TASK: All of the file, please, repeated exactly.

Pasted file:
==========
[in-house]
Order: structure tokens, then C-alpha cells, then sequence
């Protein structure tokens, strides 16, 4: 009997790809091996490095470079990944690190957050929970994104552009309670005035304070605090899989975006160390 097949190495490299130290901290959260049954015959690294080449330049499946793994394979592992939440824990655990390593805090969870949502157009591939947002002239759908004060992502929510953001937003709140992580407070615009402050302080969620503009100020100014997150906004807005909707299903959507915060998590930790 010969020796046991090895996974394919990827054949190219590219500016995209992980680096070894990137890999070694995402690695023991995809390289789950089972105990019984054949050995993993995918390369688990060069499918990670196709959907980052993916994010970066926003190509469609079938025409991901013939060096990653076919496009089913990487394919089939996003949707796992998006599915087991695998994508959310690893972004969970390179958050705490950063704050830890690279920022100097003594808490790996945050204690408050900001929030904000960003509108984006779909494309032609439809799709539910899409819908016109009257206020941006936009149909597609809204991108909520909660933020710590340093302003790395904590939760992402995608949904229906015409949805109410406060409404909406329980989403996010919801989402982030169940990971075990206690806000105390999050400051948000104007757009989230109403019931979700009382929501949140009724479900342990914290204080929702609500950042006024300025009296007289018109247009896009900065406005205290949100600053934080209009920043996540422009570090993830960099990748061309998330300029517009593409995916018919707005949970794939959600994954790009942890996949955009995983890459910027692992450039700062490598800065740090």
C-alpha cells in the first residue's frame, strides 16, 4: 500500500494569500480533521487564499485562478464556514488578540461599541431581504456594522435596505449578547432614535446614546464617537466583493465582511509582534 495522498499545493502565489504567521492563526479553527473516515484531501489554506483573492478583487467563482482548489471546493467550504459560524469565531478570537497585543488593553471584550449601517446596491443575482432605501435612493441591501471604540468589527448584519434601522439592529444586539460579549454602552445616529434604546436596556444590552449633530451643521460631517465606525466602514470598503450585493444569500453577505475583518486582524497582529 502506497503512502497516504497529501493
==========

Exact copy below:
[in-house]
Order: structure tokens, then C-alpha cells, then sequence
């Protein structure tokens, strides 16, 4: 009997790809091996490095470079990944690190957050929970994104552009309670005035304070605090899989975006160390 097949190495490299130290901290959260049954015959690294080449330049499946793994394979592992939440824990655990390593805090969870949502157009591939947002002239759908004060992502929510953001937003709140992580407070615009402050302080969620503009100020100014997150906004807005909707299903959507915060998590930790 010969020796046991090895996974394919990827054949190219590219500016995209992980680096070894990137890999070694995402690695023991995809390289789950089972105990019984054949050995993993995918390369688990060069499918990670196709959907980052993916994010970066926003190509469609079938025409991901013939060096990653076919496009089913990487394919089939996003949707796992998006599915087991695998994508959310690893972004969970390179958050705490950063704050830890690279920022100097003594808490790996945050204690408050900001929030904000960003509108984006779909494309032609439809799709539910899409819908016109009257206020941006936009149909597609809204991108909520909660933020710590340093302003790395904590939760992402995608949904229906015409949805109410406060409404909406329980989403996010919801989402982030169940990971075990206690806000105390999050400051948000104007757009989230109403019931979700009382929501949140009724479900342990914290204080929702609500950042006024300025009296007289018109247009896009900065406005205290949100600053934080209009920043996540422009570090993830960099990748061309998330300029517009593409995916018919707005949970794939959600994954790009942890996949955009995983890459910027692992450039700062490598800065740090």
C-alpha cells in the first residue's frame, strides 16, 4: 500500500494569500480533521487564499485562478464556514488578540461599541431581504456594522435596505449578547432614535446614546464617537466583493465582511509582534 495522498499545493502565489504567521492563526479553527473516515484531501489554506483573492478583487467563482482548489471546493467550504459560524469565531478570537497585543488593553471584550449601517446596491443575482432605501435612493441591501471604540468589527448584519434601522439592529444586539460579549454602552445616529434604546436596556444590552449633530451643521460631517465606525466602514470598503450585493444569500453577505475583518486582524497582529 502506497503512502497516504497529501493